Indiana House Speaker Brian Bosma promised not to exploit the super power of the Republicans’ new supermajority status in the Statehouse, saying he hopes Democrats will be “partners” in passing legislation to benefit Hoosiers.
At a press conference the day after Republicans won 69 of the 100 seats in the Indiana House of Representatives, Bosma told reporters that members of the minority party wouldn’t be shut out – even though he has to power to do so.
“I’ve told a few folks that having a supermajority may actually require more bipartisan cooperation, rather than less, so that people feel included,” Bosma said. “We have colleagues on both sides of the aisle who are valuable resources.”
Bosma made the remarks surrounded by Republican House members – including 19 new legislators – whose quorum-proof numbers mean they could pass new laws without a single Democrat present.
Still, the Indianapolis Republican made clear his intention to push through the GOP agenda that he said will be focused on boosting job creation and improving schools, but may also include legislation on some divisive social issues.
Bosma also said Republicans have no plans to roll back the sweeping education reforms passed by the GOP-controlled legislature and implemented by Tony Bennett, the Republican Superintendent of Public Instruction who lost his bid for re-election Tuesday to Democrat Glenda Ritz.
“I’ve said frequently we will reach out to the willing and include them,” Bosma said, before adding that he’s also ready to “work around the unwilling” – a veiled reference to the House Democrats who staged walk-outs during the last two sessions.
“I’m hoping there aren’t many of those folks that we have to work around, but we’ve had to in the past,” Bosma said. “And if we have to, we will again.”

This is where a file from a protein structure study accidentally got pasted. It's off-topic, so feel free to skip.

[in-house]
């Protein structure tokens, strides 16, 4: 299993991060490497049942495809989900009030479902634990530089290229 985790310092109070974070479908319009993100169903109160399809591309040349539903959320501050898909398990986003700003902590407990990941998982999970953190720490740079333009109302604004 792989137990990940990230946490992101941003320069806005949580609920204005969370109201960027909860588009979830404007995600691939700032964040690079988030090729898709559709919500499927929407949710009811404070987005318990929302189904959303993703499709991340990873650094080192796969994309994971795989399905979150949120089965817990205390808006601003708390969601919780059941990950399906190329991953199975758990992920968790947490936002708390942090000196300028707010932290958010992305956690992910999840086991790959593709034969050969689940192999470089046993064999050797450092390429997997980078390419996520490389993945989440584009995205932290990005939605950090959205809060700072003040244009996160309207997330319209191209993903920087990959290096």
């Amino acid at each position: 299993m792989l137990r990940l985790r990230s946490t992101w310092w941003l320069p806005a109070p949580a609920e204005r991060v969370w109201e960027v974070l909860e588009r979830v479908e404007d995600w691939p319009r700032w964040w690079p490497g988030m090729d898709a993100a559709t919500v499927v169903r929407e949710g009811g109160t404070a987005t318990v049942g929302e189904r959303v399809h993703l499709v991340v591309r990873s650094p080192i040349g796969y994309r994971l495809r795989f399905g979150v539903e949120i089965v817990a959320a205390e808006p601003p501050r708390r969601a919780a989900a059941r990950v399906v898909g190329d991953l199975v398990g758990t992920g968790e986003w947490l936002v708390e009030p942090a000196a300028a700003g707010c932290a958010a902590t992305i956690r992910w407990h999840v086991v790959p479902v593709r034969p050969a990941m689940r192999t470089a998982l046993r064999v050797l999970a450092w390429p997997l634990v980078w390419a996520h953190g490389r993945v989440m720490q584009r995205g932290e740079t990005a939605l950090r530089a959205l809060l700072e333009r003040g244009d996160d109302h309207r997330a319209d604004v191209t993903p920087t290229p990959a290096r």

After the 2010 election, Republicans held 60 of the 100 seats, giving them a majority needed to pass laws without support from Democrats, but not enough to stop Democrats from shutting down legislative business by walking out.
The Republicans’ near-sweep of Tuesday’s House races now gives them power that mirrors the GOP’s long-held supermajority in the state Senate.
That shift prompted new Senate Minority Leader Tim Lanane, an Anderson attorney, to offer some advice: “Be careful what you wish for.”
Senate Democrats picked Lanane to replace retiring state Sen. Vi Simpson of Ellettsville, who lost her bid for lieutenant governor when her running mate, Democrat John Gregg, was beaten by Republican Mike Pence in the governor’s race Tuesday.
Pence’s win gave Republicans a trifecta, controlling both legislative chambers and the governor’s office.
“This idea of a supermajority is dangerous,” Lanane said. “It can be very dangerous.”
Lanane warned of the potential for a supermajority party to “run roughshod over the system” by closing out discussion and debate, especially on divisive issues.
“There can be the temptation to say, ‘we don’t even need to listen to the other side,'” Lanane said.
Bosma said he doesn't expect that to happen, and said he’d lead his caucus in the same fashion as he did when the Republicans were in the minority in the House during the 2008-09 session. He also cited the historic pendulum swings of power in the legislature between Democrats and Republicans.
“The message I have there is, ‘Don’t take much for granted; nothing is permanent, and do what’s right for the state,’” said Bosma. “And let the politics shake out for itself.”
Contact: Maureen Hayden at firstname.lastname@example.org.